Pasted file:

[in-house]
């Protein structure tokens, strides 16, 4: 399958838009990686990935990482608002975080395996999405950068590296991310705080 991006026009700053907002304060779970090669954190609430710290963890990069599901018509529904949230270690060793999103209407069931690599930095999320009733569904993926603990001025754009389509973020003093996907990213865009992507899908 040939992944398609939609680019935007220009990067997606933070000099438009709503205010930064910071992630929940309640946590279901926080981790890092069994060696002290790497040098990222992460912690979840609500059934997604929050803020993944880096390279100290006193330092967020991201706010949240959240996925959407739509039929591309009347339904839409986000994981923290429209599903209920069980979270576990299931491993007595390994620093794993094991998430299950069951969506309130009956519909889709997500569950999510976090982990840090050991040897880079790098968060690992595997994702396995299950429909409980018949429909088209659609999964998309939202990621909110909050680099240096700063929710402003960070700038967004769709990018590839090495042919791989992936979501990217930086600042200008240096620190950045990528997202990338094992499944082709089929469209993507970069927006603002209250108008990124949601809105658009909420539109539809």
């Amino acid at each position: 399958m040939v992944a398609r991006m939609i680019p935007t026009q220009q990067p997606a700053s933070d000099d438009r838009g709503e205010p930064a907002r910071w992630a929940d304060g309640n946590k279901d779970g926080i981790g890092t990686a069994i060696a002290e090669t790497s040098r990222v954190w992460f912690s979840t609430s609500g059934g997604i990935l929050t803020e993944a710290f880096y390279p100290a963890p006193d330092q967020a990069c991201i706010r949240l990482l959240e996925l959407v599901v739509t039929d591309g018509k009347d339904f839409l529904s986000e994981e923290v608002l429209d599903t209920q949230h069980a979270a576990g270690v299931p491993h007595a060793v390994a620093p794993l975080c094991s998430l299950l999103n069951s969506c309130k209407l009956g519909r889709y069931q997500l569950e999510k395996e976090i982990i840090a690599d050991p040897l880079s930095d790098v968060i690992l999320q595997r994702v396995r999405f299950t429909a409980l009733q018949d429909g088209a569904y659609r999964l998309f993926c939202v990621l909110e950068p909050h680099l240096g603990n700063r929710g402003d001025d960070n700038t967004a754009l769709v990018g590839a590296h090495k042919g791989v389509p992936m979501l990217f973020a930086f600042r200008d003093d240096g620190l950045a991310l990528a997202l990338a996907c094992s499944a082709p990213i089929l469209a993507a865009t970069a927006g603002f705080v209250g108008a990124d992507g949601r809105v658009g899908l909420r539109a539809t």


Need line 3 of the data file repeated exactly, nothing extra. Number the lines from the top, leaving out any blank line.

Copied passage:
């Amino acid at each position: 399958m040939v992944a398609r991006m939609i680019p935007t026009q220009q990067p997606a700053s933070d000099d438009r838009g709503e205010p930064a907002r910071w992630a929940d304060g309640n946590k279901d779970g926080i981790g890092t990686a069994i060696a002290e090669t790497s040098r990222v954190w992460f912690s979840t609430s609500g059934g997604i990935l929050t803020e993944a710290f880096y390279p100290a963890p006193d330092q967020a990069c991201i706010r949240l990482l959240e996925l959407v599901v739509t039929d591309g018509k009347d339904f839409l529904s986000e994981e923290v608002l429209d599903t209920q949230h069980a979270a576990g270690v299931p491993h007595a060793v390994a620093p794993l975080c094991s998430l299950l999103n069951s969506c309130k209407l009956g519909r889709y069931q997500l569950e999510k395996e976090i982990i840090a690599d050991p040897l880079s930095d790098v968060i690992l999320q595997r994702v396995r999405f299950t429909a409980l009733q018949d429909g088209a569904y659609r999964l998309f993926c939202v990621l909110e950068p909050h680099l240096g603990n700063r929710g402003d001025d960070n700038t967004a754009l769709v990018g590839a590296h090495k042919g791989v389509p992936m979501l990217f973020a930086f600042r200008d003093d240096g620190l950045a991310l990528a997202l990338a996907c094992s499944a082709p990213i089929l469209a993507a865009t970069a927006g603002f705080v209250g108008a990124d992507g949601r809105v658009g899908l909420r539109a539809t």